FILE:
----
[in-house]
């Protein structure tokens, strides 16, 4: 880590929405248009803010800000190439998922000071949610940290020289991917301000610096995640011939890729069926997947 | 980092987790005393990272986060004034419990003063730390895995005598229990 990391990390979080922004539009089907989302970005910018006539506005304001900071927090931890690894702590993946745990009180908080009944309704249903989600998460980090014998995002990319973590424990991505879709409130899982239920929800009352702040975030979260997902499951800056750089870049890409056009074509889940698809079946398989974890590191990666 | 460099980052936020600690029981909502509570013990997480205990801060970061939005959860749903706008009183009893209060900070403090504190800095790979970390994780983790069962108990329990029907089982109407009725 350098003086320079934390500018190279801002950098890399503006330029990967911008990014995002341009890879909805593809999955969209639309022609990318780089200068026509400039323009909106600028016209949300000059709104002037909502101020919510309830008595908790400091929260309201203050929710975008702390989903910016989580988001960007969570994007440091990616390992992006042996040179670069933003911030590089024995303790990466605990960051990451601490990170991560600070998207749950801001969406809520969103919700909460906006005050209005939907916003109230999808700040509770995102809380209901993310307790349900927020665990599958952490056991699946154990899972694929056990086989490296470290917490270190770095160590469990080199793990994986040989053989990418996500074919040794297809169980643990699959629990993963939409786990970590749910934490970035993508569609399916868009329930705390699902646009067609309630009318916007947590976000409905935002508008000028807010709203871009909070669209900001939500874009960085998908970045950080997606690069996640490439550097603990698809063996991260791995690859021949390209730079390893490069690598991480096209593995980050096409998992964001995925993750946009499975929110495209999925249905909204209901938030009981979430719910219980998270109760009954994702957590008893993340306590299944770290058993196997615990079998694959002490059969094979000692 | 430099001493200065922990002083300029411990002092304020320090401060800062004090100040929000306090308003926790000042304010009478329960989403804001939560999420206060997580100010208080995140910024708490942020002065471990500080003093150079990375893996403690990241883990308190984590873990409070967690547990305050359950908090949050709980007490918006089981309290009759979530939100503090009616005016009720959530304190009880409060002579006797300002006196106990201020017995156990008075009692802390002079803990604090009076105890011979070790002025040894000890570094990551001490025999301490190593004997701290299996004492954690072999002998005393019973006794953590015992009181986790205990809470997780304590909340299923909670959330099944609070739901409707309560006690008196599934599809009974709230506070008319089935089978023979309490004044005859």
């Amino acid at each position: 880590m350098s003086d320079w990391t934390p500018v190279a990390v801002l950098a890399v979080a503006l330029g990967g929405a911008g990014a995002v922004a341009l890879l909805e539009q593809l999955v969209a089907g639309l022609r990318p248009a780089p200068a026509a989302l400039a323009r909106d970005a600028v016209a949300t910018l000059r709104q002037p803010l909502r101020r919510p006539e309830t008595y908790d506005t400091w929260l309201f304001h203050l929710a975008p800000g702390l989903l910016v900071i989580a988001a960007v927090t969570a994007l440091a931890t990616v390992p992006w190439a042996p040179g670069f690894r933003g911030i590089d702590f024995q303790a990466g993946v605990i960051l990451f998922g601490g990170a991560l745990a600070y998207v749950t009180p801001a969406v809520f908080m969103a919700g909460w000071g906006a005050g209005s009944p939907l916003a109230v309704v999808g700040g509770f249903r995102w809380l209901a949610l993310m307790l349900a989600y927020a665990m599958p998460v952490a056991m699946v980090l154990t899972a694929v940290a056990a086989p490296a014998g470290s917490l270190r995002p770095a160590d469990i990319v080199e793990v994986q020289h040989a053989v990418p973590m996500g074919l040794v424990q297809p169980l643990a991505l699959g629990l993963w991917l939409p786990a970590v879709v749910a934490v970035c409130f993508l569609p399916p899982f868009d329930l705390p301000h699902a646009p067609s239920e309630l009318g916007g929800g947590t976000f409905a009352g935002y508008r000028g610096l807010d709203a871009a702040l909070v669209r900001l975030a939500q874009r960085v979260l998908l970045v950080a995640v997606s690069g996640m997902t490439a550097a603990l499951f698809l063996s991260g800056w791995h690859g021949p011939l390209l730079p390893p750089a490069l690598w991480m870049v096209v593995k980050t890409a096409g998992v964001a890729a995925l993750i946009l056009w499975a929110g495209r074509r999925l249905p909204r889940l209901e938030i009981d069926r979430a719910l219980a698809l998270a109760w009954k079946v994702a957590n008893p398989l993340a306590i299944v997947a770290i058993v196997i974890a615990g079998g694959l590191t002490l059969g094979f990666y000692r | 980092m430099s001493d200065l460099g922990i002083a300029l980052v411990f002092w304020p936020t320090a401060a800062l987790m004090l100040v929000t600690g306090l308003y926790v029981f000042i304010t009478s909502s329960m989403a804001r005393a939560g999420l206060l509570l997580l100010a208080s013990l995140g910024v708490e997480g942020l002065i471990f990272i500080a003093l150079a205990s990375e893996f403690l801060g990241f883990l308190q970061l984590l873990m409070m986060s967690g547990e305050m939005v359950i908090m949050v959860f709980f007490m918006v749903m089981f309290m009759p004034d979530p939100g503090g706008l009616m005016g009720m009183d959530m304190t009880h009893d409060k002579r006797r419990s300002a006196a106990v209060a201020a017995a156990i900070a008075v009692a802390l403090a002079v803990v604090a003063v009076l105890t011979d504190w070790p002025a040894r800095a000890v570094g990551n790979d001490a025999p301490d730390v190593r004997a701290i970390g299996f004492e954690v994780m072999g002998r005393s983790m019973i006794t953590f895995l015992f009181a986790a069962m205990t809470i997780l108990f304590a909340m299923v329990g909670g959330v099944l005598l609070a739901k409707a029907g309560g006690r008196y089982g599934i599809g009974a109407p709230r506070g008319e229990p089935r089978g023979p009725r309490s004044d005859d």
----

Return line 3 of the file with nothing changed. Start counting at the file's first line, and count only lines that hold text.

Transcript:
């Amino acid at each position: 880590m350098s003086d320079w990391t934390p500018v190279a990390v801002l950098a890399v979080a503006l330029g990967g929405a911008g990014a995002v922004a341009l890879l909805e539009q593809l999955v969209a089907g639309l022609r990318p248009a780089p200068a026509a989302l400039a323009r909106d970005a600028v016209a949300t910018l000059r709104q002037p803010l909502r101020r919510p006539e309830t008595y908790d506005t400091w929260l309201f304001h203050l929710a975008p800000g702390l989903l910016v900071i989580a988001a960007v927090t969570a994007l440091a931890t990616v390992p992006w190439a042996p040179g670069f690894r933003g911030i590089d702590f024995q303790a990466g993946v605990i960051l990451f998922g601490g990170a991560l745990a600070y998207v749950t009180p801001a969406v809520f908080m969103a919700g909460w000071g906006a005050g209005s009944p939907l916003a109230v309704v999808g700040g509770f249903r995102w809380l209901a949610l993310m307790l349900a989600y927020a665990m599958p998460v952490a056991m699946v980090l154990t899972a694929v940290a056990a086989p490296a014998g470290s917490l270190r995002p770095a160590d469990i990319v080199e793990v994986q020289h040989a053989v990418p973590m996500g074919l040794v424990q297809p169980l643990a991505l699959g629990l993963w991917l939409p786990a970590v879709v749910a934490v970035c409130f993508l569609p399916p899982f868009d329930l705390p301000h699902a646009p067609s239920e309630l009318g916007g929800g947590t976000f409905a009352g935002y508008r000028g610096l807010d709203a871009a702040l909070v669209r900001l975030a939500q874009r960085v979260l998908l970045v950080a995640v997606s690069g996640m997902t490439a550097a603990l499951f698809l063996s991260g800056w791995h690859g021949p011939l390209l730079p390893p750089a490069l690598w991480m870049v096209v593995k980050t890409a096409g998992v964001a890729a995925l993750i946009l056009w499975a929110g495209r074509r999925l249905p909204r889940l209901e938030i009981d069926r979430a719910l219980a698809l998270a109760w009954k079946v994702a957590n008893p398989l993340a306590i299944v997947a770290i058993v196997i974890a615990g079998g694959l590191t002490l059969g094979f990666y000692r | 980092m430099s001493d200065l460099g922990i002083a300029l980052v411990f002092w304020p936020t320090a401060a800062l987790m004090l100040v929000t600690g306090l308003y926790v029981f000042i304010t009478s909502s329960m989403a804001r005393a939560g999420l206060l509570l997580l100010a208080s013990l995140g910024v708490e997480g942020l002065i471990f990272i500080a003093l150079a205990s990375e893996f403690l801060g990241f883990l308190q970061l984590l873990m409070m986060s967690g547990e305050m939005v359950i908090m949050v959860f709980f007490m918006v749903m089981f309290m009759p004034d979530p939100g503090g706008l009616m005016g009720m009183d959530m304190t009880h009893d409060k002579r006797r419990s300002a006196a106990v209060a201020a017995a156990i900070a008075v009692a802390l403090a002079v803990v604090a003063v009076l105890t011979d504190w070790p002025a040894r800095a000890v570094g990551n790979d001490a025999p301490d730390v190593r004997a701290i970390g299996f004492e954690v994780m072999g002998r005393s983790m019973i006794t953590f895995l015992f009181a986790a069962m205990t809470i997780l108990f304590a909340m299923v329990g909670g959330v099944l005598l609070a739901k409707a029907g309560g006690r008196y089982g599934i599809g009974a109407p709230r506070g008319e229990p089935r089978g023979p009725r309490s004044d005859d």